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Monday, December 5, 2016

Tips on Writing Your Own Fantastic Beasts



Give it relateable behaviors. (bonus: that doesn't mean making it a dog)

Have you guys ever noticed how many creatures are actually dogs in disguises? A dog in an alien body, a dog in a bug body, a dog in a dragon body, a dog in an alien body (because that happens so much). Everything is a dog!




I'm tired of seeing other creatures be really "dogs" dressed up. Let's get imaginative, people. I mean, I get why filmmakers and writers do it. Dogs are very common pets, so we relate to them and their behaviors, often on a personal level. But THANK YOU J.K. Rowling for not giving us yet another dog -_- and giving us creatures with unique, yet still relateable demeanors.

And guess what? You don't have to show a tail wagging or a scampering bow-wow to make a creature relateable. The reality is, we've all seen and encountered a variety of animals and animal behaviors. Nifflers love shiny things. Cool. So do most birds. Cockatiels will sometimes try to steal earrings or jewelry off you. Mine has pecked off all the sparkles on my sandals before I could wear them twice. But guess what? The Niffler wasn't a bird in a Niffler body either. It had its own personality and body language.


I love when Newt tries to put Picket, the Bowtruckle, back on its tree, but it keeps moving from one hand to the other--how many times has that happened to us when trying to put a bug back on a plant? And Picket suffers from separation anxiety--like a lot of pets. But notice that no bug suffers from separation anxiety from humans. So the filmmakers put two different kinds of relateable behaviors in one creature, instead of making the creature a direct copy of one we already know (or, alternatively, a shallow, obvious combination of two very specific animals -_- ) Also, wasn't the Occamy's attentiveness with bugs something we've seen in animals before too? That's a behavior I've seen with dogs (but again, the Occamy wasn't a dog in an Occamy body like so many others.)

So you don't have to make your beast a dog to be relateable. Dogs aren't the only ones with endearing behaviors. Cats aren't the only others. Brainstorm fresh but relateable behaviors and figure out how to implement them in your creatures, without making your creature an exact copy. It's probably a good idea to also give them a behavior that is more foreign and alien. The Demiguise may resemble a monkey, but it can see into the near-future based on probability--no real animal does that. It also gives you something unique to play with. That, paired with their invisibility, make Demiguises very difficult to find and catch. Don't forget that one of the draws for fantastic creatures is a sense of wonder (or in some cases, horror).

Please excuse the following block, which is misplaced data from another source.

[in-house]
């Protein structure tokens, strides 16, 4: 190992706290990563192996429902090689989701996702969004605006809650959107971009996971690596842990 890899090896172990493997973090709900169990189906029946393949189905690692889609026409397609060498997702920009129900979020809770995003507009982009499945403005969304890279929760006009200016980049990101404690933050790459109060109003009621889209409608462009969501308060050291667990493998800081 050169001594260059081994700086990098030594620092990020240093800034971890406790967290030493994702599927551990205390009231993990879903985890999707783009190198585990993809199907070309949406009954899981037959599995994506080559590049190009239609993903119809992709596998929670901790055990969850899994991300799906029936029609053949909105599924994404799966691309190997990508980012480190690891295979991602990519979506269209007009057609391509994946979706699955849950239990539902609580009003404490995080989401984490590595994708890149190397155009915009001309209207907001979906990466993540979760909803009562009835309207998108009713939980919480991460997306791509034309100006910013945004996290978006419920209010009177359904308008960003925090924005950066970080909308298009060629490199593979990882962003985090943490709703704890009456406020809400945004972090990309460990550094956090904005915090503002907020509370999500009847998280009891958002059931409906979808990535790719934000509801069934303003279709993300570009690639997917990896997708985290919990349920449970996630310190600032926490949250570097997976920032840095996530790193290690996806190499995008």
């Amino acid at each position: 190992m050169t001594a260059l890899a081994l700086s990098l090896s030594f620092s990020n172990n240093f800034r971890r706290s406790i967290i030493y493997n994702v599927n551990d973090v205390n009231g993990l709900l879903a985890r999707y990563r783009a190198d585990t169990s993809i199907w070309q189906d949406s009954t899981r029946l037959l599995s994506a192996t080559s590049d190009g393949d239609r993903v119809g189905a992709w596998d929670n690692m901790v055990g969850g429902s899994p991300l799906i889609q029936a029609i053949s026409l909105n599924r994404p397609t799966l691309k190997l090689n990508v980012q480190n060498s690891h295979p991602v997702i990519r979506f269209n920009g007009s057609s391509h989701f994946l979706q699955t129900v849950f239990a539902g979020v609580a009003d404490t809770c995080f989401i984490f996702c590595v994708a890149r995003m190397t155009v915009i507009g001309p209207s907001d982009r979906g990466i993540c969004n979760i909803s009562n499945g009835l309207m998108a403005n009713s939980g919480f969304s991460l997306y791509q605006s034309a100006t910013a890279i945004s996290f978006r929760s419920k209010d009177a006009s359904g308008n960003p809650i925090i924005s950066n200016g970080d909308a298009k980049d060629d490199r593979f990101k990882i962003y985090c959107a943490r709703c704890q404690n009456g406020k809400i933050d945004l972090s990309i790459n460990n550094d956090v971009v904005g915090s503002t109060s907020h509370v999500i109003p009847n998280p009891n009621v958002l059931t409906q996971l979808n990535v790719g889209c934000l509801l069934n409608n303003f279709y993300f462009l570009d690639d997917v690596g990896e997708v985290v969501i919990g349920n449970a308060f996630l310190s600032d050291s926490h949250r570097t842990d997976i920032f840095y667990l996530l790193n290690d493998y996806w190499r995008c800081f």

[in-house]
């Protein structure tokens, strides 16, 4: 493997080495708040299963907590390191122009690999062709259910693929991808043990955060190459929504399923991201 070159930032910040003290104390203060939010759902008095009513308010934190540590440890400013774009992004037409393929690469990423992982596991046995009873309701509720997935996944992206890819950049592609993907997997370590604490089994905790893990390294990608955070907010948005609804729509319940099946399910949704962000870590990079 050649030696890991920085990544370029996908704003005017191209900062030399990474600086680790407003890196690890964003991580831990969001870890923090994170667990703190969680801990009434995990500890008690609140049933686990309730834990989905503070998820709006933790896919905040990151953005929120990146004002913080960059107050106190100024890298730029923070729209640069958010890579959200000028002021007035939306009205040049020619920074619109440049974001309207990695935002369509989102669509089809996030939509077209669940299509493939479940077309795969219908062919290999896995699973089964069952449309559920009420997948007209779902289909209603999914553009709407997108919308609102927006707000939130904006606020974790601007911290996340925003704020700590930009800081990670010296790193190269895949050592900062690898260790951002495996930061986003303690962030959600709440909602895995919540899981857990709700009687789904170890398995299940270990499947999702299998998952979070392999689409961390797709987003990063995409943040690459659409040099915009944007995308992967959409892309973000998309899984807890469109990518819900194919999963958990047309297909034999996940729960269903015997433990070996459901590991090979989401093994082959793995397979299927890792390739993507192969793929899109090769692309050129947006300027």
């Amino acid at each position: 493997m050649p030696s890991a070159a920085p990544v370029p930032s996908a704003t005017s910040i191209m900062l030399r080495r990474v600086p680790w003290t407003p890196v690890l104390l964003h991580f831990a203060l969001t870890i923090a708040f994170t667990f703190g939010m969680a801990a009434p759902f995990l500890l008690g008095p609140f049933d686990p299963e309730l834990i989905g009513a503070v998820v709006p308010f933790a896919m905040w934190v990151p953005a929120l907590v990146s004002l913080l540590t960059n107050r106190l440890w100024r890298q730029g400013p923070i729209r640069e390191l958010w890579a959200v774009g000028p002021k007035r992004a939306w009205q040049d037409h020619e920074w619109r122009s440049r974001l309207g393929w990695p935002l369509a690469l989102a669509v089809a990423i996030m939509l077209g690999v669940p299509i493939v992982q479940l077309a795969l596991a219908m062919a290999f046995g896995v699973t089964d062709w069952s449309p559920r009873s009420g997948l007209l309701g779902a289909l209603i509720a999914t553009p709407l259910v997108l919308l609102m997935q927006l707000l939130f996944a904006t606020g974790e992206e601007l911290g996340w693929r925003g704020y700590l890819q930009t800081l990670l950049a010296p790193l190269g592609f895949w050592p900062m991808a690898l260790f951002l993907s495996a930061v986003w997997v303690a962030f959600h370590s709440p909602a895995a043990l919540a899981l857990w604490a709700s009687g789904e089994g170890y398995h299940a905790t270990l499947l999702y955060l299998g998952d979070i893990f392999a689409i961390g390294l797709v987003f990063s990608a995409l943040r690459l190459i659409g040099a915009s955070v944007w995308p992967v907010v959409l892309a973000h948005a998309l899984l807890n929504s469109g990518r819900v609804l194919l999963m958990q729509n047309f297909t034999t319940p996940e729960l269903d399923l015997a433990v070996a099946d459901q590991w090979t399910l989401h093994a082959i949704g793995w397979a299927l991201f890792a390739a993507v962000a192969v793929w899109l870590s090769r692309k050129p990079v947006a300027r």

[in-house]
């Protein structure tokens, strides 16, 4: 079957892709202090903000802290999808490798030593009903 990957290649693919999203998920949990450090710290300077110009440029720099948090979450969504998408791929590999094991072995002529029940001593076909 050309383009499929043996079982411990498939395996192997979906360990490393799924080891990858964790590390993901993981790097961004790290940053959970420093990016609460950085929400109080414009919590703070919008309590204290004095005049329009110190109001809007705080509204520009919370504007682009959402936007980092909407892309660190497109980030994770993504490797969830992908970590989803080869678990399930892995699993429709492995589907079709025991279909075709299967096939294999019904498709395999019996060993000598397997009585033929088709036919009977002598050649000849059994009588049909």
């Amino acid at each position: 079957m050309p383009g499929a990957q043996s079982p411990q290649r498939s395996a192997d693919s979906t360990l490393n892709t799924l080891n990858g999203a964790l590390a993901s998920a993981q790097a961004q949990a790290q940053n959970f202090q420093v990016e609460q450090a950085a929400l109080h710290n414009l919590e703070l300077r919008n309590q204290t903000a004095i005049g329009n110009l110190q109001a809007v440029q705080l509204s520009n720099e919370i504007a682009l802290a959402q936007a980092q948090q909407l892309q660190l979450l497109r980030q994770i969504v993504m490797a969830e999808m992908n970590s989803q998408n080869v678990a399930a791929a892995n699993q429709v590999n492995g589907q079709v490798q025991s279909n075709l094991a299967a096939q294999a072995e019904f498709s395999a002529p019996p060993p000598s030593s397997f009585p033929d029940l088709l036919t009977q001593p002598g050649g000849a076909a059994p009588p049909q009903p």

Take advantage of animal behaviors and abilities


After you have some behaviors (and abilities), you'll want to see how you can take advantage of them for interesting effect and possible conflicts. Fantastic Beasts did a great job of taking advantage of a variety of animal behaviors and abilities. I mentioned that in my review, but really, guys--really.

I talked about the Niffler and Bowtruckle above, but notice how each created a different kind of conflict? Chasing and trying to catch the Niffler is a nightmare! When Newt had to bargain with that goblin over Picket, it created a personal conflict of pain, because we knew how attached Picket was to Newt (k, am I the only one who totally fell in love with Eddie Redmayne's rendition of Newt taking a moment to wipe his eyes and nose at that part, but soldiering on? It was perfection). But what would animals be without their whacky mating behaviors? We've probably all seen some weird ones on the Discovery channel. And the movie took advantage of that too, to create conflict. And of course it's with an animal that can blow up. In fact, one of the reasons Erumpents are so rare is because the males frequently explode each during mating season.

The Occamy grows or shrinks to fit available space and Rowling took advantage of that too, having one grow to a huge size, which left the characters with the struggle of finding and getting it into something that would shrink it. The concept that certain animals grow to fit their habitat is nothing new, people claim fish and serpents do the same (which many argue against), so Rowling took that idea and brought it to the next level. And it had cool factor too.

Oh yeah, and again, let's not forget the one that was invisible.

Give your creature its own personality


Not all dogs have the same personality. Not even dogs of the same breed. Neither do fish. I keep an aquarium and I'll tell you that even fish have different personalities. I had an algae eater once that was shy and would never want to go out and get food when all the other fish were eating it. The algae eater I have now is the exact opposite. It chases off all the other fish (and frog) from the food so it can eat it all. My parents have two dogs. One hates toys that have the texture of rubber. She'll drop them as soon as she "gets" them. The other loves them. Picket is attached to Newt. The other Bowtruckles aren't. When talking about the Erumpent, Newt acknowledges its own individuality. "Erumpent musk," Newt says, "she's mad for it." Sure, all female Erumpents will be attracted to it, but his tone of voice suggests that perhaps this one in particular likes it intensely.